Overcoming the “Walking Dictionary Myth” When Instructing the Jury
March 17th, 2021

Jury instruction jurisprudence attempts to draw a “bright line” distinction between terms which have a technical, specialized legal meaning and those which are defined by their common dictionary meaning.

On one side of this “bright line” the trial judge must sua sponte define terms which have a “technical meaning peculiar to the law.” (See People v. Krebs (2019) 8 Cal.5th 265, 331-32 [citing and quoting People v. Howard (1988) 44 Cal.3d 375, 408.)

On the other side of the line courts hold that the judge has no sua sponte duty to give amplifying or clarifying instructions in the absence of a request when a word or phrase used in the instructions given “is commonly understood by those familiar with the English language and is not used in a technical sense peculiar to the law.” (People v. Griffin (2004) 33 Cal.4th 1015, 1022-1023; see also (People v. Estrada (1995) 11 Cal.4th 568, 574 [no duty to define term which is “common parlance”].)

Furthermore, it is actually misconduct for a juror to consult a dictionary to ascertain the common meaning terms he or she does not fully understand. (See Glage v. Hawes Firearms Co.(1990) 226 Cal.App.3d 314, 323 and cases cited therein.

Thus, the case law is founded on a fundamentally false assumption: that jurors are “walking dictionaries” who — off the tops of their heads — will be able to accurately and precisely understand every ordinary-usage or common-parlance instructional term. We know this assumption is false through our own common experience and as demonstrated by actual juries who have resorted to the dictionary for definition of instructional terms. (See e.g., People v. Karis (1988) 46 Cal.3d 612, 642; U.S. v. Gillespie (6th Cir. 1995) 61 F.3d 457, 459; Maslinski v. Brunswick Hosp. Center Inc. (NY 1986) 118 A.2d 834 [500 NYS2d 318]; State v. Richards (VA 1995) 466 S.E.2d 395, 400; cf., People v. Landwer (IL 1996) 664 N.E.2d 677, 682 [error to refuse jury’s request for dictionary].)

This “walking dictionary myth” undermines the reliability of the jury system by failing to assure that the jurors fully understand the instructions.

As a result, some courts have declined to assume that jurors are walking dictionaries.

For example, in People v. Billings (1981) 124 Cal.App.3d 422, 433, the judge granted the jury’s request for a dictionary after each side consented. However, in Karis the Supreme Court explained that “[u]se of a dictionary to obtain further understanding of the court’s instructions poses a risk that the jury will misunderstand the meaning of terms which have a technical or unique usage in the law.” (46 Cal.3d at 642.) And, the Court further stated that “[t]o the extent that this conclusion is inconsistent with that reached here, Billings is disapproved.” (Id at 643, fn 22.)

More importantly, the cases do not preclude a judge from instructing, sua sponte or upon request, on the dictionary definition of non-technical terms used in the instructions. (See People v. Krebs supra 8 Cal.5th 265, 331-32 [no sua sponte duty to so instruction]; see also People v. Whitlock (2003) 113 Cal.App.4th 456, 462 [” ‘To ascertain the common meaning of a word, ‘a court typically looks to dictionaries.’ [Citation.]”].) Hence, it typically is not error for the judge to instruct the jury with the dictionary definition of a term used in the instructions. For example, in People v. Lucero (2000) 23 Cal.4th 692, the court responded to a jury request for definition of a term used in the instructions by giving a dictionary definition of the term. The CSC rejected the defendant’s argument that doing so was error. (Id. at pp. 723-725; see also People v. Davison (1995) 32 Cal.App.4th 206, 212 fn. 3 [judge gave dictionary definition in response to jury request for a dictionary]; Bingham v. CTS Corp. (1991) 231 Cal.App.3d 56, 65 [because the term guard is not a specific legal term of art, judge properly provided the jury with a dictionary definition of the term]; People v. Hernandez (1991) 231 Cal.App.3d 1376, 1383-84 [jury was correctly instructed with the common dictionary definition of “obscene”].)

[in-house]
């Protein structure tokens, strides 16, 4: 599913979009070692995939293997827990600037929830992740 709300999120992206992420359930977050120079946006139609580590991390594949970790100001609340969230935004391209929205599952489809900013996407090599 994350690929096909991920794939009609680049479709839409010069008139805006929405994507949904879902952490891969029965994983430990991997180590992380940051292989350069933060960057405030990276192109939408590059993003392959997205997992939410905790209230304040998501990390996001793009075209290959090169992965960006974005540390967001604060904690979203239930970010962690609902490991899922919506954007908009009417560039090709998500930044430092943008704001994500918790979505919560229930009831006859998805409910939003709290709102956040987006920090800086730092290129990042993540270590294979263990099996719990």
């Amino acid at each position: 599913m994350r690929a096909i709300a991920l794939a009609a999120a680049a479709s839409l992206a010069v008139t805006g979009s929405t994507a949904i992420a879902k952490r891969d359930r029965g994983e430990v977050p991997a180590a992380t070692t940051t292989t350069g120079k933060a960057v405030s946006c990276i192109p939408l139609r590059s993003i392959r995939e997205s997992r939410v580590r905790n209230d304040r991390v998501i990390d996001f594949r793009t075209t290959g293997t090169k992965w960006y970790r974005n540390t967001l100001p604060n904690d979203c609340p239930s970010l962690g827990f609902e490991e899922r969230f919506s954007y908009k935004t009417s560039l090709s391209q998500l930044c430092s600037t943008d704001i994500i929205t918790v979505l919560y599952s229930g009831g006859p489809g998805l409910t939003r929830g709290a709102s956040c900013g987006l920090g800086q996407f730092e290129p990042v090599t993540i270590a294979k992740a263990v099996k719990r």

Nor is it misconduct for counsel to provide the jurors with correct dictionary definitions of common terms during closing arguments. For example, in People v. Cunningham (2001) 25 Cal. 4th 926, 1000 there was no misconduct when the prosecutor, during closing argument, presented the jury with three definitions of the term “conscious” from a dictionary. (See also generally CC 200 and CC 761: “You must follow the law as I explained it to you even if you disagree with it. If you believe the attorneys’ comments on the law conflict with my instructions, you must follow my instructions.”].)

In sum, without instructional clarification jurors are put in an untenable situation by the jurisprudential myth that they are “walking dictionaries.” Not only are jurors unrealistically expected to know the correct dictionary definitions of every undefined instructional term, but they are expressly prohibited from consulting the most logical place to find the meaning of a common word or phrase–the dictionary.

 

Accordingly, counsel should have the right to either:

 

  1. Request that the judge include a dictionary definition of certain terms in his or her instructions to the jury, or
  2. Include a dictionary definition of the term at issue in closing argument and request an instruction such as the sample below. (See also F 200.5 Inst 3 Counsel’s Argument That Jury Should Utilize Common Dictionary Meaning Of A Term)

 

Sample Instruction

 

If counsel provides you with a definition of a term used in these instructions, you may rely on that definition unless it conflicts with the instructions or I sustain an objection to counsel’s definition.


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